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Waterloo 1815

Set 020

Prussian Infantry 1815

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All figures are supplied unpainted    (Numbers of each pose in brackets)
Date Released 2007
Contents 48 figures and 4 horses
Poses 12 poses, 1 horse pose
Material Plastic (Medium Consistency)
Colours Light Grey
Average Height 24 mm (= 1.73 m)


By 1815 Prussia had suffered much in the wars with Napoleon, but was still very eager to see the destruction of the French dictator before he could regain his strength. Their presence in the Low Countries meant they had their opportunity, and despite the reverse at Ligny they were crucial to the ultimate victory at Waterloo, a battle characterised largely by the Allied army under Wellington holding fast and waiting for the arrival of the Prussians.

The style of these figures is very reminiscent of the old Esci figures, which may not be the most anatomically accurate but is very popular, and these figures do look good. Certainly the production values seem to be OK, with plenty of good, sharp detail and no trace of flash. Excess plastic in obscured areas has been kept to an absolute minimum, and the only detail loss is on the marching figure, who is side-on to the mould, but here again the damage is minimal. The mounted officer sits on his horse very well, although not so tight that he can avoid gluing to make him stable.

The pose selection looks fairly similar to that of the Revell set, mainly because of the inclusion of a mounted officer, but the Revell poses were pretty good and the same is true here. The dismounted officer is not a pose we cared for however, and the marching figure has shouldered his musket on his right, which was very much contrary to standard practice and can only be an informal walking pose, not useful for marching when on the field of battle (and therefore rather a waste of a pose).

At first glance these figures look authentic, but a closer inspection reveals some problems. The general Russian cut of the uniform is fine, with the double-breasted tunic and the shako, which here is correctly worn with an oilskin cover. The men all wear their greatcoat rolled over their left shoulder, which is also as it should be, but this meant the ends interfered with the cartridge box on the right hip. If the individual soldier did not pull the box round towards the front in order to gain easy access then it would tend to move towards the middle of the back, which is not ideal. Some of the figures here have solved this problem in the same way, but some clearly have their box on the left hip, a position which would be extremely difficult to reach during action and certainly incorrect. We also felt the bayonets are rather too short, but the main problems appear with the specialist figures. The foot officer should, by regulation, be wearing a knapsack, but he is not. More strangely he wears a cartridge box on a shoulder strap, despite no evidence of a firearm. Finally he wears a private’s trousers and gaiters, when boots would have been normal, and a private’s tunic, with the short tails that make him look very odd as an officer (officer’s coats had much longer tails). The mounted officer is generally very good but he has the ends of his sash on his right hip, not the usual left, and his sword scabbard is barely half the length it should be to accommodate his sabre, making it look quite ridiculous.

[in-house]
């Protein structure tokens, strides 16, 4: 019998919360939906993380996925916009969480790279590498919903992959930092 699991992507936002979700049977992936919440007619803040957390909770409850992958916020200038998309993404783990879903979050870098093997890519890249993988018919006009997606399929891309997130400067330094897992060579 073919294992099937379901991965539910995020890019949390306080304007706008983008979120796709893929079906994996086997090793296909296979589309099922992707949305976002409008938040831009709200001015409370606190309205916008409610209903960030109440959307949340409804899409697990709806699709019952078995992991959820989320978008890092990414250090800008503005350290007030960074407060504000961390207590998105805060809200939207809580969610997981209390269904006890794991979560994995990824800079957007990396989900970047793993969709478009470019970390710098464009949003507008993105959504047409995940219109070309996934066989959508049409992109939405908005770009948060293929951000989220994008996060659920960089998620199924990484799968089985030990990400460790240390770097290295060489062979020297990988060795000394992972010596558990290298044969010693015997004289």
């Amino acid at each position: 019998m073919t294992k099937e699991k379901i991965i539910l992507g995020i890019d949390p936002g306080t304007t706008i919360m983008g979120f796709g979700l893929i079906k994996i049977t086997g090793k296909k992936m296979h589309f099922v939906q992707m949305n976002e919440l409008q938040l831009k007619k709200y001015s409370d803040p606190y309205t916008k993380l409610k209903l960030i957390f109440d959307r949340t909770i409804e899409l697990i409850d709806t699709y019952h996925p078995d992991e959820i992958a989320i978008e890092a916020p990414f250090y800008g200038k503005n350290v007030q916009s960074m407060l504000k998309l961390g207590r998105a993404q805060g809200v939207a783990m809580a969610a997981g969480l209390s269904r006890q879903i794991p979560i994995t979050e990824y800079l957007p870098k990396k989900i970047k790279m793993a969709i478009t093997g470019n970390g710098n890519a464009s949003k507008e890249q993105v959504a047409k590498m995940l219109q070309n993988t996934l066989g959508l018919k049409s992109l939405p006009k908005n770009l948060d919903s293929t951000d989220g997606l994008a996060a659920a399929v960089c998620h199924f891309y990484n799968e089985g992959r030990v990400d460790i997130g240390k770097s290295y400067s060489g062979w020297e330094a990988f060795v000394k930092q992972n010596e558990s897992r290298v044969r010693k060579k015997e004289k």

Worse is to come. The drummer has a very small drum (another Esci characteristic sadly), but it is the flag-bearer that is the worst of the lot. The figure itself is fine, but the flag, which should be 140cm high and 120cm wide (about 20mm by 17mm) is actually square and only one metre tall and wide (14mm). The stave should be 3 metres long (42mm) but is actually 2.5 metres (35mm), and contains no finial of any sort when a spear head should be present (also it has no cravats or cords, when these were common). Finally the flag has been engraved sideways. Yes, you read that correctly. The flag is correctly engraved for a flag of the time, but it is sideways. The only way it could be displayed properly is for the man to climb onto a large box and hold the stave horizontally over his head. Such a mess would have been seen as an insult to the regiment and the king, which basically means the whole flag should be cut off and replaced with a correctly sized alternative.

One last observation. The man with the flag cannot stand. His base is much too small for the weight of the flag. How does such a basic error ever get into production? The first figure on the first row very nearly falls over too, so clearly far too little thought went into the practicalities of these figures. It is a real shame that all the good work is spoiled by some fairly elementary errors, although at least the normal privates are still useful. Some nice sculpting is partly wasted by these errors, leaving an attractive set that could easily have been so much better.


Historical Accuracy 8
Pose Quality 8
Pose Number 8
Sculpting 7
Mould 9

Further Reading
"German Napoleonic Armies Recreated in Colour Photographs" - Windrow & Greene (Europa Militaria Special Series No.9) - Torsten Verhülsdonk - 9781859150924
"Prussian Infantry 1808-1840 Vol.1" - Partizan - Stephen Summerfield - 9781858185835
"Prussian Line Infantry 1792-1815" - Osprey (Men-at-Arms Series No.152) - Peter Hofschrö&er - 9780850455434
"Prussian Regular Infantryman 1808-15" - Osprey (Warrior Series No.62) - Oliver Schmidt - 9781841760568
"The Prussian Army 1808-1815" - Almark - David Nash - 9780855240752
"The Waterloo Companion" - Aurum - Mark Adkin - 9781854107640

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